Former prime minister Tony Blair has been made a knight of Britain’s most senior order of chivalry, in an honor bestowed directly by the Queen.
Sir Tony said his appointment as a Knight Companion of the Most Noble Order of the Garter some 14 years after leaving office was “an immense honor”.
But it is certain to prove controversial among those who blame the former PM for the UK’s involvement in the war in Iraq in 2003.
Founded in 1348 by Edward III, membership of the Garter is awarded personally by the Sovereign to honor those who have held public office, who have contributed in a particular way to national life, or who have served the sovereign personally.
The knighthood has regularly been bestowed upon former prime ministers, with all of Sir Tony’s nine predecessors receiving the honor apart from Harold Macmillan, who declined the title, and Alec Douglas-Home, who was already a member of the Order of the Thistle before entering Downing Street.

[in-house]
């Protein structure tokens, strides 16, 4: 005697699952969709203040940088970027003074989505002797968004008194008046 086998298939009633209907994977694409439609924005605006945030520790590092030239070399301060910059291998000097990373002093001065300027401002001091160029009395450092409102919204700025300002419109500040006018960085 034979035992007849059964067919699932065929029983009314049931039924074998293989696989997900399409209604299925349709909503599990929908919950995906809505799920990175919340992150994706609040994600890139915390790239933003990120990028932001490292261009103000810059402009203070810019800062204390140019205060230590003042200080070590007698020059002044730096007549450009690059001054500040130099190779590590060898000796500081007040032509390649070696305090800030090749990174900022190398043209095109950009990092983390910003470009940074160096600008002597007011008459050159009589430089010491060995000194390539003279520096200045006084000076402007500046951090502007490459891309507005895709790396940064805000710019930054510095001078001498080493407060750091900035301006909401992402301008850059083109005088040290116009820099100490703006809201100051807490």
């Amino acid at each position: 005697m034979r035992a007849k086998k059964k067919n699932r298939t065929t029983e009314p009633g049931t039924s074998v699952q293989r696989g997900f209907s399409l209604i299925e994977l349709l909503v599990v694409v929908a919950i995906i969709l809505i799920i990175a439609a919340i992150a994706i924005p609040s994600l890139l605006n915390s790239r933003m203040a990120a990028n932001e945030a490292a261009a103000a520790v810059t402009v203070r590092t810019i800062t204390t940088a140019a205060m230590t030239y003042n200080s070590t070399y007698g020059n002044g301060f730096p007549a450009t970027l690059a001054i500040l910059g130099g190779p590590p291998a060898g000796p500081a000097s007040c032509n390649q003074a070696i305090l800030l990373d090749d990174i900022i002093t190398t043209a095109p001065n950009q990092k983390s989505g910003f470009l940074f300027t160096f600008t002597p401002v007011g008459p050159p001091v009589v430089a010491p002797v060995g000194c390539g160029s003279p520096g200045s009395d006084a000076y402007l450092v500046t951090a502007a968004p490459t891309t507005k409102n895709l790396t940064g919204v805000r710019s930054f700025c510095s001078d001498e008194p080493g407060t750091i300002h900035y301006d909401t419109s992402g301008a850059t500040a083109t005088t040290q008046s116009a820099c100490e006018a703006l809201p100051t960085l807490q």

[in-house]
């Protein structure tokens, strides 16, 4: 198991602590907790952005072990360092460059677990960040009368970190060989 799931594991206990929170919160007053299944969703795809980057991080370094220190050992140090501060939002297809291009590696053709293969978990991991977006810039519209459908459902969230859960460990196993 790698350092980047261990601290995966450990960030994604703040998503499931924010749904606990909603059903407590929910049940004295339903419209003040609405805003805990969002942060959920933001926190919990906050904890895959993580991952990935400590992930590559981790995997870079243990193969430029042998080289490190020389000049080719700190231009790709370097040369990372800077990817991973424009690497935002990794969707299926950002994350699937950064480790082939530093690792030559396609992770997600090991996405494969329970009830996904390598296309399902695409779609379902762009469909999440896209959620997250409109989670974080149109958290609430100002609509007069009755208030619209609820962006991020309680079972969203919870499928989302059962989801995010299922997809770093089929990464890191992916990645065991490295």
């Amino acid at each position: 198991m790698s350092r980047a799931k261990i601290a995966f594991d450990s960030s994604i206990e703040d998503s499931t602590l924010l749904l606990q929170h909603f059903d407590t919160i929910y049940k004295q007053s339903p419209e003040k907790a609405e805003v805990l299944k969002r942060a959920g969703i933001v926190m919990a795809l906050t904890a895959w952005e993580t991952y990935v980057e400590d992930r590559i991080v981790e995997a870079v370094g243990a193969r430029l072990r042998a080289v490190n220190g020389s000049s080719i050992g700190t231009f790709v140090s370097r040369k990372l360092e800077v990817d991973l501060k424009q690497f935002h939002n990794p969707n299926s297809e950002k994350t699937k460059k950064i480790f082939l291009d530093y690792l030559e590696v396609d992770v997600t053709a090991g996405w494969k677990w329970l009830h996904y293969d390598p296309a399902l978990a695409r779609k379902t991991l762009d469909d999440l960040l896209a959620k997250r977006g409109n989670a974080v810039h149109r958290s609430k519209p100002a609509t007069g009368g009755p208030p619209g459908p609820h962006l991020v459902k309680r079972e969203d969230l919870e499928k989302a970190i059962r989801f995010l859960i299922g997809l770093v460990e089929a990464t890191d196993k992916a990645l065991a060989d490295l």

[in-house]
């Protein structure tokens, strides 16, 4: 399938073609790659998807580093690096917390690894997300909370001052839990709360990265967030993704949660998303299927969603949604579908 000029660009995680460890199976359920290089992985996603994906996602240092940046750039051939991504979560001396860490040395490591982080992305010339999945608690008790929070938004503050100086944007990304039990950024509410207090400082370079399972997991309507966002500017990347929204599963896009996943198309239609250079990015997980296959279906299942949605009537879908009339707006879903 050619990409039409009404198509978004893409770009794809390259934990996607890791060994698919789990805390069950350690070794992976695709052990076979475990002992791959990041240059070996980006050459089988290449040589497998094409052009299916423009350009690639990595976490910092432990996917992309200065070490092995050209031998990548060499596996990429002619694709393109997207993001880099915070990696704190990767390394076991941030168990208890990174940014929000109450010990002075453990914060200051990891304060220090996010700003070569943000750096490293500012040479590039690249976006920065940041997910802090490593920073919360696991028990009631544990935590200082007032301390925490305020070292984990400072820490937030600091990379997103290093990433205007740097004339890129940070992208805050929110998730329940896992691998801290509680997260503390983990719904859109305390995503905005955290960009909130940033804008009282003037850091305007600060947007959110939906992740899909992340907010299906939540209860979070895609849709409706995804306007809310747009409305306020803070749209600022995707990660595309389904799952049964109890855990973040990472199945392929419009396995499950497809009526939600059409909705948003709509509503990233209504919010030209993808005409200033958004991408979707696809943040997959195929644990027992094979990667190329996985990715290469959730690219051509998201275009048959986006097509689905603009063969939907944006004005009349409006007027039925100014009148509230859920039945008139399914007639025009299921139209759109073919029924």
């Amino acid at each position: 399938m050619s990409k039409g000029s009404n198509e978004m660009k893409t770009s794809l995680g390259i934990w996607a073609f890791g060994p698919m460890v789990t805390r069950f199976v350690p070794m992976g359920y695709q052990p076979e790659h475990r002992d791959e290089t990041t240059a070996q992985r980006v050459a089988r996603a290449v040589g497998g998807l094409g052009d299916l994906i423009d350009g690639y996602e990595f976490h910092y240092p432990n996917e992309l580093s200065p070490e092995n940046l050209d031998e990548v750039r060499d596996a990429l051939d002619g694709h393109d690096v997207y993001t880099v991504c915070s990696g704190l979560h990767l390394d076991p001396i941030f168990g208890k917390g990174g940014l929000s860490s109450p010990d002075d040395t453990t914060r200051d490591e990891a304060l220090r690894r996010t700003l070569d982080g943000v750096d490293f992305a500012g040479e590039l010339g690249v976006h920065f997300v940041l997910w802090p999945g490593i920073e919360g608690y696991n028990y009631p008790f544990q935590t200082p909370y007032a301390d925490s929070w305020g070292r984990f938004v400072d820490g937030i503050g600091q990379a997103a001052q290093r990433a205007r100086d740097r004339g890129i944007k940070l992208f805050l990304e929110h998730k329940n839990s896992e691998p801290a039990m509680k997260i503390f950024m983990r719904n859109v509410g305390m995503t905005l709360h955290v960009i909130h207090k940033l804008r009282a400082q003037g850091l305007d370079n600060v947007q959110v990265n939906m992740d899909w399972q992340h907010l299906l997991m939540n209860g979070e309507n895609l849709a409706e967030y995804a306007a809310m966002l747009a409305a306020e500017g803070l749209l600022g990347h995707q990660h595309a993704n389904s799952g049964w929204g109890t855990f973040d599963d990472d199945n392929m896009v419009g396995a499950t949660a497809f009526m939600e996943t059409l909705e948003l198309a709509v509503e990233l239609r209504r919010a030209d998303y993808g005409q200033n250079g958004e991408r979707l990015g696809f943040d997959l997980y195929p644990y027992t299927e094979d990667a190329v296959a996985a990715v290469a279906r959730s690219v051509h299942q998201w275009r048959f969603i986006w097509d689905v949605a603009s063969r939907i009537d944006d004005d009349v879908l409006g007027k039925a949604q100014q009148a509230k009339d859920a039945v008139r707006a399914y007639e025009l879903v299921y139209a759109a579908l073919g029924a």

Membership is limited to the sovereign, the Prince of Wales, and no more than 24 living Companions. Current members include former MP Sir John Major, businessman Lord Sainsbury, former head of the civil service Lord Butler, ex-MI5 chief Baroness Manningham-Buller and former chiefs of defense staff Lord Inge, Lord Boyce, and Lord Stirrup.
Former Labour leader Blair, who held the keys to No 10 between 1997 and 2007, said: “It is an immense honor to be appointed Knight Companion of the Most Noble Order of the Garter, and I am deeply grateful to Her Majesty the Queen.
“It was a great privilege to serve as prime minister and I would like to thank all those who served alongside me, in politics, public service, and all parts of our society, for their dedication and commitment to our country.”
Sir Tony became Labour leader following the death of John Smith in 1994 and led the party to a landslide victory in 1997.